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White-cheeked gibbon

Did you know?

Nomascus leucogenys

How far can you swing? Gibbons are experts, able to swing themselves from one branch to another up to 9 feet away. In the wild they can travel about a mile a day looking for food.

Discover Gibbons

Habitat
Wild and zoo
Around 18-25 inches high and 12-20 pounds, white-cheeked gibbons live in tropical and monsoon forest canopies in southeast Asia. Find ours here in the Asian Forest Sanctuary.
Asian Forest Sanctuary
Meet the Keepers
(Swing along.)
Keepers in our Asian Forest Sanctuary give a talk each day at 12:30 pm – look for the signs in that area to find them. Ask questions about each animal, and find out how our zoo team feeds and cares for them.
See daily schedule

Meet our gibbons

Bobby
Sunisa
Eating
(and predators!)
Gibbons eat what they find in the rainforest – fruits, leaves, buds, flowers, insects, eggs and small young birds.
Their main predators are humans, eagles, owls and leopards.
Mama love
Hold on tight.
After a 7-month pregnancy, females give birth to one baby who clings to its mother, nursing for about a year.
Offspring can stay with their family for up to 10 years, though some leave to form their own.
Sleeping in trees
and making a big noise.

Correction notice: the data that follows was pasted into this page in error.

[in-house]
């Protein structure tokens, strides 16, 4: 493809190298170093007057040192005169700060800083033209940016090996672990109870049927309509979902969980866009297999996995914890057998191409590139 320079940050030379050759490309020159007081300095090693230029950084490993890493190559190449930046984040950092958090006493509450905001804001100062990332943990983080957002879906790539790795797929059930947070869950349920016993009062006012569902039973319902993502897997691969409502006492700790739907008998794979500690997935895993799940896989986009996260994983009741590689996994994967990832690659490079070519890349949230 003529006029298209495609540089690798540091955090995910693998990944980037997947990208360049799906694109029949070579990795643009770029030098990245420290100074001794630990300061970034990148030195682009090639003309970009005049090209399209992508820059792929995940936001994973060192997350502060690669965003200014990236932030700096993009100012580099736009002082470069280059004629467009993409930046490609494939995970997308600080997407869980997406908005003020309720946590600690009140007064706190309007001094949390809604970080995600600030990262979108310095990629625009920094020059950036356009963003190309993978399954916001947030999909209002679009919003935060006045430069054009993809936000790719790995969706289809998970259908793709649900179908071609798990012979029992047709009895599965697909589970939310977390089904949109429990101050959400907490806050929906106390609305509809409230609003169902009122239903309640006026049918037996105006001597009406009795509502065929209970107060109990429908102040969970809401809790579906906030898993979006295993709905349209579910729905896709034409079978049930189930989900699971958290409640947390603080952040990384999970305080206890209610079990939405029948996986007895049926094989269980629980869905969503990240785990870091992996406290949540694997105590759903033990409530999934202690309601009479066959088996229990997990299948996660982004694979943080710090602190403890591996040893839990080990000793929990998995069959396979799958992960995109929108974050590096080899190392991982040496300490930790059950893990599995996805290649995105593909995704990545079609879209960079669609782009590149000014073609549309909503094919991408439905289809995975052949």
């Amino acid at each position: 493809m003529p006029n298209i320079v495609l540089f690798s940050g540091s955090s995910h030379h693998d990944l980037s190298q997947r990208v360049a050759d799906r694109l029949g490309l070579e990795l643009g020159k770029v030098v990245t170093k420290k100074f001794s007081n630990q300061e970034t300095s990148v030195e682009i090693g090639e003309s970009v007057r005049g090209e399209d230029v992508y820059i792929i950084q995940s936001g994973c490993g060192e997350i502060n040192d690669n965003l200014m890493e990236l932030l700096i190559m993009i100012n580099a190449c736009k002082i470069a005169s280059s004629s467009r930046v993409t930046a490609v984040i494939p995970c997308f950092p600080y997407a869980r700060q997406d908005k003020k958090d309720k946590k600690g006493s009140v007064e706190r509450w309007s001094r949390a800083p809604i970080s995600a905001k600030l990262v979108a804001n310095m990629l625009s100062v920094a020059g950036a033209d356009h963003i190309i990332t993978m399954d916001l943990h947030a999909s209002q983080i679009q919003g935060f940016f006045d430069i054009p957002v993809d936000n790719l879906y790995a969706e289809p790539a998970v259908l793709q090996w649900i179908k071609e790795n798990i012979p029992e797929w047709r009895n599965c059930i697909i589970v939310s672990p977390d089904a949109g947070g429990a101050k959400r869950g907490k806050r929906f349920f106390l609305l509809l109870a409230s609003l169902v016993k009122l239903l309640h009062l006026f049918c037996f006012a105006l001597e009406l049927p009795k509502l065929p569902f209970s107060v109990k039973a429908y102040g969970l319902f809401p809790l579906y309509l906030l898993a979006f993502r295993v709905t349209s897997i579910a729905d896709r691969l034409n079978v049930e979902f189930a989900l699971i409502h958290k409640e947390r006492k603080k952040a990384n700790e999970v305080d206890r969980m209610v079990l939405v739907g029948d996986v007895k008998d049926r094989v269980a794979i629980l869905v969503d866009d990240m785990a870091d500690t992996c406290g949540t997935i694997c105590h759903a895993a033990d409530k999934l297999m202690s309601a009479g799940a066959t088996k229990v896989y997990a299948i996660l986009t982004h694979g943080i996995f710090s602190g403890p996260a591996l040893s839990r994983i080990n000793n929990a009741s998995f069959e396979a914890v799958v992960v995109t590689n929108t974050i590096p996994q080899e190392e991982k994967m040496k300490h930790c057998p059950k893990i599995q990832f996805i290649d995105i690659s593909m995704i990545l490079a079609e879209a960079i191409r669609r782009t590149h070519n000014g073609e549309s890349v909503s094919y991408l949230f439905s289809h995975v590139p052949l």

White-cheeked gibbons are arboreal (they sleep in trees) and diurnal (they hunt during the day). The female is dominant.
Pairs bond and mark territory with loud vocals: hoots, squeals, whistles and twitters. Listen out for ours in the early morning!

Protecting gibbons

Where’s my mother?

THE THREAT: Gibbons are critically endangered. They need up to 100 acres to range in for food, but that is being fragmented by human use. And in some places, babies are taken from their mothers and sold as pets.

TAKE ACTION: Much of southeast Asia’s rainforest destruction is to make room for palm oil plantations. Check products you use for sustainable palm oil, and encourage companies to make the switch.

Asian forest stories

Healing with Light

On a cold, wet November morning, veterinary technician Julie Lemon is lying on her stomach on a hard floor. Angling her head, she carefully positions a small metal wand between the hard, pointy toes of a tapir, who’s anesthetized and sleeping soundly in his den. Then she presses a button, and a stream of pink … Continued

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Cho Cho, the Oldest Siamang

How does it feel to be the oldest siamang – probably – in North America? Well, for Cho Cho, snuggled up with his companion Dudlee on a crisp fall morning at Point Defiance Zoo & Aquarium, it seemed pretty cozy. This year Cho Cho is celebrating his 51st birthday – which makes him the oldest … Continued

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We’re expecting a baby tapir!

Endangered Malayan tapirs Yuna and Baku strolled around one of the Asian Forest Sanctuary exhibits on Wednesday afternoon, grazing on grasses – and keeping a secret. Not even the birds perched in the nearby trees would tweet the news. But we can let you in on this uber-exciting development today. Hooray! Hooray! A baby tapir … Continued

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Who's Nearby?
Like our gibbons? Then look for our siamangs! They also swing through the habitats, rotating with the other animals around the Asian Forest Sanctuary.